Book Image

Building Enterprise JavaScript Applications

By : Daniel Li
Book Image

Building Enterprise JavaScript Applications

By: Daniel Li

Overview of this book

With the over-abundance of tools in the JavaScript ecosystem, it's easy to feel lost. Build tools, package managers, loaders, bundlers, linters, compilers, transpilers, typecheckers - how do you make sense of it all? In this book, we will build a simple API and React application from scratch. We begin by setting up our development environment using Git, yarn, Babel, and ESLint. Then, we will use Express, Elasticsearch and JSON Web Tokens (JWTs) to build a stateless API service. For the front-end, we will use React, Redux, and Webpack. A central theme in the book is maintaining code quality. As such, we will enforce a Test-Driven Development (TDD) process using Selenium, Cucumber, Mocha, Sinon, and Istanbul. As we progress through the book, the focus will shift towards automation and infrastructure. You will learn to work with Continuous Integration (CI) servers like Jenkins, deploying services inside Docker containers, and run them on Kubernetes. By following this book, you would gain the skills needed to build robust, production-ready applications.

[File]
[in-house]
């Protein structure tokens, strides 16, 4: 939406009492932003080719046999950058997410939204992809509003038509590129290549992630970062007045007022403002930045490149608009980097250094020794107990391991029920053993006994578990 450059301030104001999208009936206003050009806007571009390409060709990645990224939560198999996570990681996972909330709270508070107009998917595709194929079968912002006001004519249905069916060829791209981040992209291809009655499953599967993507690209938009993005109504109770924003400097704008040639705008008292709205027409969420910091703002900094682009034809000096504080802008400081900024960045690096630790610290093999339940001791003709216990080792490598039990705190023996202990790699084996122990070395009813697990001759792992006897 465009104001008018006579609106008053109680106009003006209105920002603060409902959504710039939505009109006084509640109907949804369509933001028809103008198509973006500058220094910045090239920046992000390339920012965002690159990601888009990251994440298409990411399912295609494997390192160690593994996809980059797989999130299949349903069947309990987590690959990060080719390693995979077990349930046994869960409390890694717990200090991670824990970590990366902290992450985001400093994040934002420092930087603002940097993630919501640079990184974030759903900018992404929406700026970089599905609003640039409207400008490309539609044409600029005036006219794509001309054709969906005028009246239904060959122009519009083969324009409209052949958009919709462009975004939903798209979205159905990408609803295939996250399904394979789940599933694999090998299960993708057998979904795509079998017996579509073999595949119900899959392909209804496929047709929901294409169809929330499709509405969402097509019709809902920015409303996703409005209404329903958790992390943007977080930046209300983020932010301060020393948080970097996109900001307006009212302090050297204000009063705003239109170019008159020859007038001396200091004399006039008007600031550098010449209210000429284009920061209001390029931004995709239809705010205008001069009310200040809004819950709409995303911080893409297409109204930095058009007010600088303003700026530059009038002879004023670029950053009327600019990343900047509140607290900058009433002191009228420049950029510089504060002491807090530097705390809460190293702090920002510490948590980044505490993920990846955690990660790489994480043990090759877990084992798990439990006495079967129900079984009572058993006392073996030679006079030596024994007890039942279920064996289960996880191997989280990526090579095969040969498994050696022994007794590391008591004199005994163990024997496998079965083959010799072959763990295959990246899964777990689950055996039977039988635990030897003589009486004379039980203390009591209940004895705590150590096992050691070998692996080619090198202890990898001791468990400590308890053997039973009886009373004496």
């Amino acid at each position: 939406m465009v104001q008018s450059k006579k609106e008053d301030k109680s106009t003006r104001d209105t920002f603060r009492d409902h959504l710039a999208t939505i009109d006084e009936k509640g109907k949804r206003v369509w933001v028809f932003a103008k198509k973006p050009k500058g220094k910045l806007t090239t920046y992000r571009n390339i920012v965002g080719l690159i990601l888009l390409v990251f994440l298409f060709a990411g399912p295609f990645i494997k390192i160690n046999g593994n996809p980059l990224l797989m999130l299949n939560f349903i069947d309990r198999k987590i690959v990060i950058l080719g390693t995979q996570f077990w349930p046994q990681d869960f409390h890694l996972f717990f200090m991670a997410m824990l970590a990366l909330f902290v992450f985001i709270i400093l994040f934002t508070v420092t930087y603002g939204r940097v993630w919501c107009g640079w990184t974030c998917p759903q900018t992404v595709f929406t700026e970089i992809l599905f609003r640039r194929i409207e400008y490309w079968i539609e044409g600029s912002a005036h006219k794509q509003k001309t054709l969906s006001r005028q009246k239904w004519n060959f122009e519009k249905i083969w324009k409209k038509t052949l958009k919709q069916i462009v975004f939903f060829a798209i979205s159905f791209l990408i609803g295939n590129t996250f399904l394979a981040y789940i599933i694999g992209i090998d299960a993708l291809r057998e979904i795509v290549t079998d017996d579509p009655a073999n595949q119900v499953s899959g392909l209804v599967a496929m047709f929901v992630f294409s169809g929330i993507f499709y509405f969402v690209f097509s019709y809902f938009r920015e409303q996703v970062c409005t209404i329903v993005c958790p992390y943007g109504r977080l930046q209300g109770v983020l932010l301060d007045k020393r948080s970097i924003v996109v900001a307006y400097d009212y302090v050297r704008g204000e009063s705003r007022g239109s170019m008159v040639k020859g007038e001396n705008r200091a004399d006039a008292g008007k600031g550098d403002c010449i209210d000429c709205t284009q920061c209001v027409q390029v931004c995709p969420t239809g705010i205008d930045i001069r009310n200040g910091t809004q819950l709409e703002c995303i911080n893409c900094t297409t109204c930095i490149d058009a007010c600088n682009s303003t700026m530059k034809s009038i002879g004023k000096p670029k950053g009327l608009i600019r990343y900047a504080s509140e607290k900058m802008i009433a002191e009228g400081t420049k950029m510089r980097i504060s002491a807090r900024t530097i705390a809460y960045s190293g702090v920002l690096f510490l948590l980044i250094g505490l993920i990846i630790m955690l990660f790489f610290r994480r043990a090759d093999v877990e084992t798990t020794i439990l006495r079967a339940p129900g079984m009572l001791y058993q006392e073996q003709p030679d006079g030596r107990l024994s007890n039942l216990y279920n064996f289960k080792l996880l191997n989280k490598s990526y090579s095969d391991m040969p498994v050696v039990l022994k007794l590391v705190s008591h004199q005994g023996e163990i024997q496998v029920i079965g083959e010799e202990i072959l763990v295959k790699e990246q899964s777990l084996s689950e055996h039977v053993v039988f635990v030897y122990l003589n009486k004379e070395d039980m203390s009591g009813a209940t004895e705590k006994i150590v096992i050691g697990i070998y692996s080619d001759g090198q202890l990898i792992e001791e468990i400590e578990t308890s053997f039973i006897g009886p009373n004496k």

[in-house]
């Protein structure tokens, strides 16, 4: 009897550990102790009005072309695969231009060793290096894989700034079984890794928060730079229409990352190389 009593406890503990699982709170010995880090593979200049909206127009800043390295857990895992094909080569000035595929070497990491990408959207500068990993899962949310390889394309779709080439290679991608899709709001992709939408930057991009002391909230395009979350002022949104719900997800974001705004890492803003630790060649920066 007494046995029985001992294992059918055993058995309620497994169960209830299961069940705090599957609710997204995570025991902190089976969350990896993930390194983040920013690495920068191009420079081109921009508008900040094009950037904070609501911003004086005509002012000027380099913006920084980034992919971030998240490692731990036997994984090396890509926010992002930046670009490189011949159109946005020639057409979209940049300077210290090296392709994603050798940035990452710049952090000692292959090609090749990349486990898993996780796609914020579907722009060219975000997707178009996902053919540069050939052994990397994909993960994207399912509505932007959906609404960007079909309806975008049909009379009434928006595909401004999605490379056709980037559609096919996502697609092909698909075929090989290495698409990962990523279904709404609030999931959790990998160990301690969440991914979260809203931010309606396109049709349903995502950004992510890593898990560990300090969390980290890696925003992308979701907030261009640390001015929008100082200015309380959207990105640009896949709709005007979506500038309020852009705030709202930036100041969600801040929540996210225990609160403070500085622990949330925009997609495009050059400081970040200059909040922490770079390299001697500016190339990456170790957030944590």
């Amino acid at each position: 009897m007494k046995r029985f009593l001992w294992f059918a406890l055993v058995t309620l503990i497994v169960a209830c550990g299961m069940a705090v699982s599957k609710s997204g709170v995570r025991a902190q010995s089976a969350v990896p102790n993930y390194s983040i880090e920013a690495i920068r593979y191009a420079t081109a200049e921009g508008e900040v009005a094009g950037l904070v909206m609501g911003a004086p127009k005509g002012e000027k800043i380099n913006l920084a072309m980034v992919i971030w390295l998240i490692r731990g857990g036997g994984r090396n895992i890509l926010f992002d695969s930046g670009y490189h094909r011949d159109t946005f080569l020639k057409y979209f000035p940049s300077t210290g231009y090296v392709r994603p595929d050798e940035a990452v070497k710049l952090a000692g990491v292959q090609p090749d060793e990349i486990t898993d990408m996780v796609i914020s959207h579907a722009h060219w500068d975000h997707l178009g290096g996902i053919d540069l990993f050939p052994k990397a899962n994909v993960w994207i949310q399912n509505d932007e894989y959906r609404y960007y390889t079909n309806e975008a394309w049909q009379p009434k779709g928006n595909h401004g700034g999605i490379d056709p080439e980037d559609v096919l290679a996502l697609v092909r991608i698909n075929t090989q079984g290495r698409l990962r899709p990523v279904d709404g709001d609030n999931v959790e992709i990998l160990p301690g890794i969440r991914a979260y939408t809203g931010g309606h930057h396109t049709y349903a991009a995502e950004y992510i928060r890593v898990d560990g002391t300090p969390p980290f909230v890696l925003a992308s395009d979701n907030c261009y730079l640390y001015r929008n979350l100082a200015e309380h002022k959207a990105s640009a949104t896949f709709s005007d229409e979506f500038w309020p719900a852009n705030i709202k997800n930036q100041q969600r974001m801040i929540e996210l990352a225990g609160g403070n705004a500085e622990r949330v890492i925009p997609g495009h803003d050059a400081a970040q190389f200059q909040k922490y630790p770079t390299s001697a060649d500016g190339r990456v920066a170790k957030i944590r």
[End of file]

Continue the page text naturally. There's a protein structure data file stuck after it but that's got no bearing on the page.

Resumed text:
Table of Contents (26 chapters)
Title Page
Copyright and Credits
Packt Upsell
Free Chapter
The Importance of Good Code

Using yarn instead of npm

npm is the default package manager, but Facebook, in collaboration with Exponent, Google, and Tilde, has since developed a better alternative, called yarn, which we will use instead.

yarn ( uses the same registry as the npm CLI. Since they both just install packages inside node_modules directories and write to package.json, you can use npm and yarn interchangeably. The differences are in their methods for resolving and downloading dependencies.

Package version locking

When we specify our dependencies inside our package.json file, we can use symbols to indicate a range of acceptable versions. For example, >version means the installed version must be greater than a certain version, ~version means approximately equivalent (which means it can be up to the next minor version), and ^version means compatible (which usually means the highest version without a change in the major version). This means that given the same package...